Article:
A few weeks ago I wrote about the results of the consumer research we carried out in the US when we asked consumers who they most trusted to issue mobile wallets. We also asked the same question in the UK and the results were a little more encouraging. Here
only 42% said they would never use a wallet, meaning 58% would.
This 58% figure in favour is in contrast to the 64% of US consumers who say they would never use a mobile wallet.
Consumers were asked who they would trust most to issue a mobile wallet: banks, phone companies, Google or major retailers, with a final option of saying no-one because they would not use such a service. The most trusted issuers for UK consumers were banks
at 34%, followed by Google at 14%, mobile operators at 6% and retailers such as Debenhams at 4%. In contrast US figures were banks at 20%, followed by Google at 10%, retailers such as Walmart at 3% and phone service providers at 2%.
Both age and gender made a difference to results with British men being more willing to use a wallet – only 37% said they never would against 44% of British women. Younger people were more open to the idea than the older generation with the group most likely
to use wallets being men of 18-14 at 73% whereas the group least likely to was women aged 55-64 at 31%. In contrast, 18-24 year old men in the US were one of the most conservative groups with 71% saying they would never use a mobile wallet. This possibly may
reflect a lack of ease with financial services in that age group rather than technology though.
The group most likely to trust banks in the UK were the 35-44 year olds, whereas 18-24 year olds were the group most in favour of Google. The only demographic segment that favour retailers as issuers were women aged 25-34, but even for them retailers came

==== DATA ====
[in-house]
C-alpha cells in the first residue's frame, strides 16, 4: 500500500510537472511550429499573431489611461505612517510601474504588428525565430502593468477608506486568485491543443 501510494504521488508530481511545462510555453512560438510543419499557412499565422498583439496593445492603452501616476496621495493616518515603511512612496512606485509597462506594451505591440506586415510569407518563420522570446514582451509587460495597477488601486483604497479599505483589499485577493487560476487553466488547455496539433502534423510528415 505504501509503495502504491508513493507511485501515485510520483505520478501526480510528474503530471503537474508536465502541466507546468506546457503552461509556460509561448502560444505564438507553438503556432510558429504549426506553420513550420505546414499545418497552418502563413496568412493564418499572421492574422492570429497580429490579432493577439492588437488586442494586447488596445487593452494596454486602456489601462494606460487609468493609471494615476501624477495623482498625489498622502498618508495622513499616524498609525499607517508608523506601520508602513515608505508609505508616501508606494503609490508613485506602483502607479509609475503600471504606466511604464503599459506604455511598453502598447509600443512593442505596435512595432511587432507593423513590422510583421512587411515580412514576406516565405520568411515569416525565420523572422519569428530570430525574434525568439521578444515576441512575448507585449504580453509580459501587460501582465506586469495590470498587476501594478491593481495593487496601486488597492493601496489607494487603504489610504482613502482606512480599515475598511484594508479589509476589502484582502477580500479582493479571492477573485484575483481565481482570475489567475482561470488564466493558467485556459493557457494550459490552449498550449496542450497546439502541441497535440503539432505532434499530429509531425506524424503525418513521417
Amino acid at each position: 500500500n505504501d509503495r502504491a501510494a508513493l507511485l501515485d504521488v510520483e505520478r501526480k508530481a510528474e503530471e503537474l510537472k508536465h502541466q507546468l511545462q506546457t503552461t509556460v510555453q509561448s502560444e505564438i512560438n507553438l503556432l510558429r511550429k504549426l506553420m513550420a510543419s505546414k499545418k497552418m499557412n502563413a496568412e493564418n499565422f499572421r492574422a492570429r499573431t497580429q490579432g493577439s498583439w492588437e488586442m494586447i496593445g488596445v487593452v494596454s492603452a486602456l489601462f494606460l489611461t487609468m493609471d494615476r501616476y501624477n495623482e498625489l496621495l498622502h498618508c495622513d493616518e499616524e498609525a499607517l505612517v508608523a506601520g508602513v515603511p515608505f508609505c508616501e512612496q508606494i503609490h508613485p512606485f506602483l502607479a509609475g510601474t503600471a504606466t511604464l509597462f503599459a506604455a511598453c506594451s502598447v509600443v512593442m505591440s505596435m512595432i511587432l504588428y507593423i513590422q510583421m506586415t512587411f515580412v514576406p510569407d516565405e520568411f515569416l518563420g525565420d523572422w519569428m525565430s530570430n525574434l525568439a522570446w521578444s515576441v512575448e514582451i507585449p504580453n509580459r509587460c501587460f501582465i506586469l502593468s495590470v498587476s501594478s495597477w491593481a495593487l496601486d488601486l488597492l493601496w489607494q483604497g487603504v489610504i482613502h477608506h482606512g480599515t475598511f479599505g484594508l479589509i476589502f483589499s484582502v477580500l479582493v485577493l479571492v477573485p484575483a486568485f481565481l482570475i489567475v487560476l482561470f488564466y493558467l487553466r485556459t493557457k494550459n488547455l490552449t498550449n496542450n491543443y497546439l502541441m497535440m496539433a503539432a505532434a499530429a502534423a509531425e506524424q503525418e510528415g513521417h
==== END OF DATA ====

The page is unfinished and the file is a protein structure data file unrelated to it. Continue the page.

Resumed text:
second behind banks as the preferred issuer.
Scots were least likely to consider using a wallet whereas the English were most likely. As a Scot by adoption I’m backing rapidly away from that finding except to say that clearly conservatism in general has a lot to do with rates of new product uptake
and while Scotland couldn’t be less Conservative, it is, especially outside the Central Belt, fairly conservative.
What could be the reason for the fairly striking headline difference with the US? Again, in many respects, the US is more conservative than the UK, especially with respect to financial services. Cheques are still widely used and while we have Faster Payments,
it has recently emerged that US banks stopped a similar proposal being developed. With no commonly used Chip & PIN (yet), many may find no particular reason to stop using credit cards at the point of sale.
In addition, UK consumers are a lot more at home with mobile banking than those in the US. Recent figures from the
Office of National Statistics show that over half of UK adults use mobile banking, whereas according to the
Federal Reserve, the equivalent US figure is 21%. So it makes sense that there might be more hesitance about mobile payments too.
Pingit’s success may have paved the way in Britain too.
Overall though, our main conclusion about the US holds for the UK too. A key marketing challenge for any mobile wallet issuer is to come up with a narrative or metaphor that makes sense to the consumer. Then they need to identify the pain points for the
consumer and use that as a way in. Personally, I think that rather than loyalty and couponing, that is online payments. Despite how much 3D Secure has improved in recent times, it's still easier to use PayPal. That ease is what wallets need to emulate.
Incidentally, we’ve had a number of comments on the lines that it was a shame that we didn’t include PayPal in the research as an option. All I can do is agree. Although our initial motivation was mainly to see how banks lined up against MNOs and retailers,
it would have been very interesting to see how the results might have differed. In fact that’s given me an idea for some more research...